* Notes *
The opening performance of The Bonesetter's Daughter proved to be a rather maudlin and self-indulgent affair. The beginning was promising, the call of the suona players from the Grand Tier was regal and imposing, and the aerial acrobatics combined with projections of water and fire during the overture were impressive. The first trio of Ruth (Zheng Cao), LuLing (Ning Liang), and Precious Auntie (Qian Yi) was also pretty. It is too bad that the set makes such a loud squeaky sound as it moves forward during that scene, it was completely audible from the back of the orchestra level last night, as it was from the boxes during the dress rehearsal. It was also obvious that amplification was used for Qian Yi.
Unfortunately, the music lost focus from there, and seemed very much in the background compared to the elaborate plot, which seems to have as much to do with Greek tragedy as it does the book The Bonesetter's Daughter. Reading Amy Tan's book only confused me, as the characters and story line have been compressed nearly beyond recognition. The players here have been reduced to mere caricature, whether it is the meanness of the Kamen family, the madness of LuLing, or the evil embodied by Chang. I found it extremely difficult to relate to any of the people on stage because all of the personalities were so flat and the music did nothing to illuminate them. As over the top as scenes of urination, threats of vomiting, suicide, attempted incestuous rape, and castration are, all this in 2 hours and 40 minutes is simply too much and is not dramatically effective.
The production is overwrought, one almost feels that director Chen Shi-Zheng doesn't trust composer Stewart Wallace to pull the opera off either. Every moment is filled with either choreography or video projection, if not both. Particularly ridiculous was Act II, Scene 1, when LuLing is in Hong Kong, writing letters for abandoned wives. Not only is she singing about this as she goes, she waves a brush against paper on stage with an apparent wife and her daughters. So far this is fine, but do we really need projections of letters folded into boats to get this message across? Or dancers depicting abandoned wives wandering around the stage?.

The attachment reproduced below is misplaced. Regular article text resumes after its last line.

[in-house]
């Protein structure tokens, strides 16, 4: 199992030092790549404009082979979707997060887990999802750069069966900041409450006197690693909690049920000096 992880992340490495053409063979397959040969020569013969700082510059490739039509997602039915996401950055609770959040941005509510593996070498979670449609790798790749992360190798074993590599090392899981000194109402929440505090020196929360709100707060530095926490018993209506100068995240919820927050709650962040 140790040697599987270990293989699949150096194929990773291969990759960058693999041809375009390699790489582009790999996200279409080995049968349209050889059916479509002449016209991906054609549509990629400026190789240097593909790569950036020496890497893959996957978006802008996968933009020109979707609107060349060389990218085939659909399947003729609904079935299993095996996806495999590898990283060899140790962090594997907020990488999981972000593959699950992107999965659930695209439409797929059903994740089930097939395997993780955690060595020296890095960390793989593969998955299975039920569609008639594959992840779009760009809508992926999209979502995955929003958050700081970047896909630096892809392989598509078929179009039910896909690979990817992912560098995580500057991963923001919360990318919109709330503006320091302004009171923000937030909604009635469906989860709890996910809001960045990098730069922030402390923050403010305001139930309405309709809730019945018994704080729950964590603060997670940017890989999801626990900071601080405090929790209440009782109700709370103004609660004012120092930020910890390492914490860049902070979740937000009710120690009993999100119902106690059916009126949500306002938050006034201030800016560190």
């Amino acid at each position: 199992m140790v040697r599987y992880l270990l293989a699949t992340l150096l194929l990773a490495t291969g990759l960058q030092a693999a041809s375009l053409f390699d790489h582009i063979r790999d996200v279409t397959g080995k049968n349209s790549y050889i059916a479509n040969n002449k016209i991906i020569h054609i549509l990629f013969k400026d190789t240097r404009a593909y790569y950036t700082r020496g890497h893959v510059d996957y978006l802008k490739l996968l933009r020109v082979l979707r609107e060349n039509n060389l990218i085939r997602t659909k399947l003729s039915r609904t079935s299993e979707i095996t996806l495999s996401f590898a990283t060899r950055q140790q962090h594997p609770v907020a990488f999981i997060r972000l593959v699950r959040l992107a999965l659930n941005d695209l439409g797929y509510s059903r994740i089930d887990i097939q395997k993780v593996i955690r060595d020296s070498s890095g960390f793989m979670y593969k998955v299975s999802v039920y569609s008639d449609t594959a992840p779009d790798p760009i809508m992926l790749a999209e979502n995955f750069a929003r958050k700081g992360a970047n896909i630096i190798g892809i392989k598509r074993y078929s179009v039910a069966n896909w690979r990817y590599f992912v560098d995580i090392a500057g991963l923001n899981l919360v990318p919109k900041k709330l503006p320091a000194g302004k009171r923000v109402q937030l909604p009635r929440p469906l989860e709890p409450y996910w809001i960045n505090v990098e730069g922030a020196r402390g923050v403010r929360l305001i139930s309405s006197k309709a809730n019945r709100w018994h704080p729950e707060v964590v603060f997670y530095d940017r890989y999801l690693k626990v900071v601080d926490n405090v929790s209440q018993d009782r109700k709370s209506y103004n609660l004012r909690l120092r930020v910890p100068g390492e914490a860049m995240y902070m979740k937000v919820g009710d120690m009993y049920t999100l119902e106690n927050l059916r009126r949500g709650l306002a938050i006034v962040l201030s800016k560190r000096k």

As for a few positives, first of all, Act I, Scene 1 has a birthday cake flying through the air, which is certainly unusual. It is brought in by an acrobat suspended by wires, and she does some flips after depositing the cake on the table. The music as we enter Immortal Heart in Act I, Scene 2 was an exuberant breath of fresh air. The suona and percussion were all played beautifully, though again, the singing was amplified. Generally, the singing and acting were very good. Hao Jiang Tian was quite the villain as Chang, and his voice is warm and resonant. Qian Yi was an ethereal Precious Auntie, her movements were perfect. The way she could just glide on stage as if she were on rollers did make her seem otherworldly, and her hand gestures were gorgeous. Ning Liang (LuLing) sounded fabulous in her lower range, though she did have a couple of shrill gasps. Zheng Cao (Ruth) had no such problems, her voice is simply beautiful. It was very nice to hear her in a substantial role, finally.
* Tattling *
The audience was respectful of this world premiere, there was very little talking, and I heard no electronic noise. There was some talking heard from backstage during a quiet scene in the second half of the opera, but this was not as distracting as loudness of the set in the first scene, so one cannot really complain. Near the very end of the opera, I heard a woman express aloud her confusion about what had just happened on stage. However, the work received a standing ovation.